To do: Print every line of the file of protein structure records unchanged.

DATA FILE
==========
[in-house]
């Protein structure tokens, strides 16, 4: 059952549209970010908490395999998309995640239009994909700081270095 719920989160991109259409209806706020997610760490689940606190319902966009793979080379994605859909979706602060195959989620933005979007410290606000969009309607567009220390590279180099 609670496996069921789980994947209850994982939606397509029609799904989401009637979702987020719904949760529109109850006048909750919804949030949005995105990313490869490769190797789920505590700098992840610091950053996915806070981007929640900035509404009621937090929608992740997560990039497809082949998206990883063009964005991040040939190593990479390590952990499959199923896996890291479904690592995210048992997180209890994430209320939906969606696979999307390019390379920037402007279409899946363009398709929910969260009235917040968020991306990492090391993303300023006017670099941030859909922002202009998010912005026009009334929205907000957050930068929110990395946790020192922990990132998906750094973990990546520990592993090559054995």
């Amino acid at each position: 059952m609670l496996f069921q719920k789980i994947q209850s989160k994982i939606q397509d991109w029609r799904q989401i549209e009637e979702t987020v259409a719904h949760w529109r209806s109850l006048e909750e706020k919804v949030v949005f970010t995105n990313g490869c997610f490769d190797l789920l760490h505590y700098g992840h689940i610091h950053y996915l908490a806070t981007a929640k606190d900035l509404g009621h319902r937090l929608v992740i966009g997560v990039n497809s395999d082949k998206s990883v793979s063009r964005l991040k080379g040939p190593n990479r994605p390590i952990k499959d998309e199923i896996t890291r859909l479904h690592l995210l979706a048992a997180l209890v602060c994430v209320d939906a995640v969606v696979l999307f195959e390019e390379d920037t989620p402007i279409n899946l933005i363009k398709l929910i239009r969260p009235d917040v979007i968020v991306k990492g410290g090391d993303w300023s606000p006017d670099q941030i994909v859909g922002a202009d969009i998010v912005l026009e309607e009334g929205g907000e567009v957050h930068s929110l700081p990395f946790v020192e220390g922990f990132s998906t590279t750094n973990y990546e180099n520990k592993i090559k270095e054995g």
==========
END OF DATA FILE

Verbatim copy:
[in-house]
């Protein structure tokens, strides 16, 4: 059952549209970010908490395999998309995640239009994909700081270095 719920989160991109259409209806706020997610760490689940606190319902966009793979080379994605859909979706602060195959989620933005979007410290606000969009309607567009220390590279180099 609670496996069921789980994947209850994982939606397509029609799904989401009637979702987020719904949760529109109850006048909750919804949030949005995105990313490869490769190797789920505590700098992840610091950053996915806070981007929640900035509404009621937090929608992740997560990039497809082949998206990883063009964005991040040939190593990479390590952990499959199923896996890291479904690592995210048992997180209890994430209320939906969606696979999307390019390379920037402007279409899946363009398709929910969260009235917040968020991306990492090391993303300023006017670099941030859909922002202009998010912005026009009334929205907000957050930068929110990395946790020192922990990132998906750094973990990546520990592993090559054995």
């Amino acid at each position: 059952m609670l496996f069921q719920k789980i994947q209850s989160k994982i939606q397509d991109w029609r799904q989401i549209e009637e979702t987020v259409a719904h949760w529109r209806s109850l006048e909750e706020k919804v949030v949005f970010t995105n990313g490869c997610f490769d190797l789920l760490h505590y700098g992840h689940i610091h950053y996915l908490a806070t981007a929640k606190d900035l509404g009621h319902r937090l929608v992740i966009g997560v990039n497809s395999d082949k998206s990883v793979s063009r964005l991040k080379g040939p190593n990479r994605p390590i952990k499959d998309e199923i896996t890291r859909l479904h690592l995210l979706a048992a997180l209890v602060c994430v209320d939906a995640v969606v696979l999307f195959e390019e390379d920037t989620p402007i279409n899946l933005i363009k398709l929910i239009r969260p009235d917040v979007i968020v991306k990492g410290g090391d993303w300023s606000p006017d670099q941030i994909v859909g922002a202009d969009i998010v912005l026009e309607e009334g929205g907000e567009v957050h930068s929110l700081p990395f946790v020192e220390g922990f990132s998906t590279t750094n973990y990546e180099n520990k592993i090559k270095e054995g």